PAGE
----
1. What beautiful words! Thank you. Most days are filled with joy but every now and then comes a hard day, more than my friends and family know. They see my life as a glamorous fairytale…which most days I agree. Thanks for stopping by!

  2. It’s easy to be perceived as an adventurous soul who wanders and have adventures. It’s easy to project an outside image, but it’s so much more difficult to live under that image.
    For me the most heartbreaking part of travel though is the setting foot in the return airport, away from all your journeys and adventures. That’s always when I get hit hardest with heartbreak and overwhelming thought and feeling of “just how do I explain to others what just happened to me” for it really can’t be put into words. Wonderful post though. You write beautifully.

    1. Seeing family is hard. Traveling with family is sometimes harder. They don’t always like the places that are special to me in my new home or they aren’t as prepared as I’d like them to be. Thank you for the kind words. Writing is a way for me to share with those who also travel and see as well as to those who haven’t had the pleasure yet. Dont be a stranger!

  3. Dear Christian, this is a lovely and poignant reflection of what goes behind the perceived glamour of living abroad. I think you’re a brave soul, letting your heart lead you to where you are right now, even if means having to leave behind your loved ones, and having no one but yourself to pull you through in times of doubt and hardship. Braver still, that you’re able to soldier on with so much positivity and optimism. You go, girl! 🙂
    (I hope this makes sense to you, my English isn’t so good!).

    1. I can’t complain. Living abroad has been beautiful but there are those few hard days! Thanks for all the support 🙂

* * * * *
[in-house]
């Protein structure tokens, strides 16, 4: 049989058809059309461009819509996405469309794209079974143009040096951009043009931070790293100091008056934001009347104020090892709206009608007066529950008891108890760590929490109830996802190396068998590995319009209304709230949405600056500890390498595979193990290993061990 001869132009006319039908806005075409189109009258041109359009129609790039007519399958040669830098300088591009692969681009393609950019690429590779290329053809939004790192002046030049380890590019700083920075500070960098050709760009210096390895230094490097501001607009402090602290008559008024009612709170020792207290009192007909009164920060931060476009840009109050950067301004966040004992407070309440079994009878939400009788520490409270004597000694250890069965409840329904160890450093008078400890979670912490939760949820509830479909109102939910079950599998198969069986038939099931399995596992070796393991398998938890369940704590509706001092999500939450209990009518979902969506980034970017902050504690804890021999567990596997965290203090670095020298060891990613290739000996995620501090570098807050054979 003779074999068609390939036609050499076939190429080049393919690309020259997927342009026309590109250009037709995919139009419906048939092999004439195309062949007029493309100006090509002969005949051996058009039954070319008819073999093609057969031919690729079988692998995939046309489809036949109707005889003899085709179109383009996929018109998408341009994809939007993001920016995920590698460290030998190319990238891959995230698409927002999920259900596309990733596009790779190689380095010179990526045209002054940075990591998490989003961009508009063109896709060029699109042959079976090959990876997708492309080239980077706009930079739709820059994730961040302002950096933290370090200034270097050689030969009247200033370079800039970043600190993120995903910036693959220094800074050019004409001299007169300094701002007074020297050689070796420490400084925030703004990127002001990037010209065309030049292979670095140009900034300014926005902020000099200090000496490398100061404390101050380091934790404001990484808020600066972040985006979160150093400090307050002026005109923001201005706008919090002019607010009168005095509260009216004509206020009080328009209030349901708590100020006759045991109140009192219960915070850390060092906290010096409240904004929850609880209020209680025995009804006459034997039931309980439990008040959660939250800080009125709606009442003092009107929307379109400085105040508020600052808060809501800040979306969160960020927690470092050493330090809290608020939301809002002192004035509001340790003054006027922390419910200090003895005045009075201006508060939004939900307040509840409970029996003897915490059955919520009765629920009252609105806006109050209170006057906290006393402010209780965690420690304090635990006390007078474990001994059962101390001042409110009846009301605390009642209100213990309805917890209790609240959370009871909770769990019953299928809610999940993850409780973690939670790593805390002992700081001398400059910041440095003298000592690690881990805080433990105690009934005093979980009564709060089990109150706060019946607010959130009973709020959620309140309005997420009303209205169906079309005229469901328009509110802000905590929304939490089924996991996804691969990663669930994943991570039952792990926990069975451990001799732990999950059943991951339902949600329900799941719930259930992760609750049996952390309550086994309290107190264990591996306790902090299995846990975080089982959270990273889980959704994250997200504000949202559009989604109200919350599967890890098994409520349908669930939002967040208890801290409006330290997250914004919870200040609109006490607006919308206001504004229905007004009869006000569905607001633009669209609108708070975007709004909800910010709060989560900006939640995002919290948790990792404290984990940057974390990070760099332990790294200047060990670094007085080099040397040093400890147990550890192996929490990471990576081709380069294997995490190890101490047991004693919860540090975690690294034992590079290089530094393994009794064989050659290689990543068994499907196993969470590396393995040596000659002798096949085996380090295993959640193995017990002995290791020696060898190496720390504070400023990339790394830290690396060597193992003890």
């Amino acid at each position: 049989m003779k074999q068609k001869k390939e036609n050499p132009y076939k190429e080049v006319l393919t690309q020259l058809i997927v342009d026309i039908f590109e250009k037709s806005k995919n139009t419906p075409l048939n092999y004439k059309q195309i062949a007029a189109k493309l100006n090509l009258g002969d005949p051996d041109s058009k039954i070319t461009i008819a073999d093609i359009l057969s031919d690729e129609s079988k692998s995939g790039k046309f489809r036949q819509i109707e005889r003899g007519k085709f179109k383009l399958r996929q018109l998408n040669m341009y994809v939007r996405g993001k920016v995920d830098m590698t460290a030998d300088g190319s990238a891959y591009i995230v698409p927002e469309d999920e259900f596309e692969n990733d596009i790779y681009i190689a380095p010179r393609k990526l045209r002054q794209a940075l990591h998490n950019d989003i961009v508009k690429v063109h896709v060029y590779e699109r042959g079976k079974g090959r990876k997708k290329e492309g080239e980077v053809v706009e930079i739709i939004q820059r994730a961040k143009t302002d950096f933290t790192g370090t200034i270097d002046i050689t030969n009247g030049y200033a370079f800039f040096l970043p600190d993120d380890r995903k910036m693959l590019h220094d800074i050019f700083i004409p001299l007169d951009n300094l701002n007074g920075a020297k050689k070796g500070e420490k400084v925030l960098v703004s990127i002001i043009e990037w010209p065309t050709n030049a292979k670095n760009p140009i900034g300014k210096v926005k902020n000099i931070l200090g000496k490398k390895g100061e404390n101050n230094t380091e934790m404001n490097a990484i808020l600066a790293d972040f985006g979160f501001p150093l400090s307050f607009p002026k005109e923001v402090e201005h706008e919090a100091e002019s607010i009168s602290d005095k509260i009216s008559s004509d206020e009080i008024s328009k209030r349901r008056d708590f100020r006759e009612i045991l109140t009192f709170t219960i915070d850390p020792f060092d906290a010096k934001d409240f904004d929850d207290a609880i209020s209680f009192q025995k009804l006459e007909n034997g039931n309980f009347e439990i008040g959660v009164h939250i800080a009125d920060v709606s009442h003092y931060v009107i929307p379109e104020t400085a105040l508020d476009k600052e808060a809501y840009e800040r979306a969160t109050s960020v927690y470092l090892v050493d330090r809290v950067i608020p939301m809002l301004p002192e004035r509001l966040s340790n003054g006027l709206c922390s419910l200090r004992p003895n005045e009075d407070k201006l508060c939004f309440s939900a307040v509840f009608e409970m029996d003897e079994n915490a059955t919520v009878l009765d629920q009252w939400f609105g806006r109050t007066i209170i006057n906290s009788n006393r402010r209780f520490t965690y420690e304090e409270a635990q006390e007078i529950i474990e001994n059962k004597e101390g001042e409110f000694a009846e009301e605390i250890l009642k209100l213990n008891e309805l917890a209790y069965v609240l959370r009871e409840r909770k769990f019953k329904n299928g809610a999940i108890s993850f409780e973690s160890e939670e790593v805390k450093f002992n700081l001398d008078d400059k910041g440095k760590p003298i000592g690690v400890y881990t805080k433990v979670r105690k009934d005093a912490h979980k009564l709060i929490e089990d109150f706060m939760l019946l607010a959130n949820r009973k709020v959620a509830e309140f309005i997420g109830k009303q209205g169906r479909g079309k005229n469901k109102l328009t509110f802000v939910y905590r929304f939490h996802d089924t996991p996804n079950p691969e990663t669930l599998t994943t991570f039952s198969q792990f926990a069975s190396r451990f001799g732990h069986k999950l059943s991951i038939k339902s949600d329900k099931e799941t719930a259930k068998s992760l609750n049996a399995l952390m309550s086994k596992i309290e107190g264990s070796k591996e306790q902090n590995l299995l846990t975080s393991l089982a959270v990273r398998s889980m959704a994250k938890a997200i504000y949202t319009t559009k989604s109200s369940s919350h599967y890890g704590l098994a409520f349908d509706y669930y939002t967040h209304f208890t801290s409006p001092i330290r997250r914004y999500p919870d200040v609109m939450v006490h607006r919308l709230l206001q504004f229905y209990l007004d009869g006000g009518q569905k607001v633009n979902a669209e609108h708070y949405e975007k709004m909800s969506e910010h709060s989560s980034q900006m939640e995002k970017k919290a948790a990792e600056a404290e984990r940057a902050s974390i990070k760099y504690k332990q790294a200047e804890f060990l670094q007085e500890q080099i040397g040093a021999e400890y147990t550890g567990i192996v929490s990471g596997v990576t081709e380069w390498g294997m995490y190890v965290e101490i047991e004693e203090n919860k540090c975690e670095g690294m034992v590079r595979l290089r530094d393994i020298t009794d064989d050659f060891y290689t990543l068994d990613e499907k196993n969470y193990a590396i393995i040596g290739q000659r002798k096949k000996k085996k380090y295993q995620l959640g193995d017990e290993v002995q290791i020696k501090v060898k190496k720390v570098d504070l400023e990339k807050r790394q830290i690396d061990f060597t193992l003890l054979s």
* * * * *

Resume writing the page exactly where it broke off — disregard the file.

4. Such a great post. I feel the same way, in a slightly different setting. I am finishing school, trying to pursue a career in acting, and traveling as much as I can while most of the people I’m close to are settling down. It has a lot to do with choices and figuring out what will make you the happiest, even if it takes you away from those you love.

    Again, beautifully worded!

    1. How awesome with everything you are doing! And so great knowing there’s a community of people who have similar experiences despite amount of miles in between! Good luck with everything 🙂

  5. This is a wonderful post Christian. I felt the same way when I first left my home country to work on a holiday working visa and I felt singled out by my friends at home, alone in this new country but I have learnt so much from these experiences and made new friends. So it works sometimes it just depends on what choice you want to take. The one where it is stable but there might be less sense of adventure or the harder one. Great post.

  6. Hey there, like everyone else I can deeply relate to this piece. I spent 2 years traveling around solo And I remember that feeling on being soo lonely and depressed. Im so happy you wrote this and a few of your other reflective pieces particularly that Carrie Bradshaw post (: Personally I look back and know Ive made a fair share of mistakes out of depression on the road or loneliness! Keep up the good bloggin’ sister (:

    1. What a lovely comment! I was cleaning up my site and getting ready to turn my attention back to my blog and travels after an intense summer of teaching. This was such a nice comment to return back to.

  7. I stumbled upon your blog, and I’ve been reading your stories for the past 30 minutes. This post especially hit home. I moved to Spain in July as an au pair and I have definitely had my share of tough days. The heart break from traveling is inevitable and challenging, but I wouldn’t take it back and trade it in for all of the wonderful experiences I’ve had because of traveling. Thanks for sharing! 🙂

      1. It’s pretty great here! It was hard in some ways, just like any move. But not moving to a third world country definitely made my transition easier! You’re teaching English right? That is so awesome. Before I found my au pair gig, I was seriously looking into teaching abroad. It’s still something I am considering, so any insight is always welcome! 🙂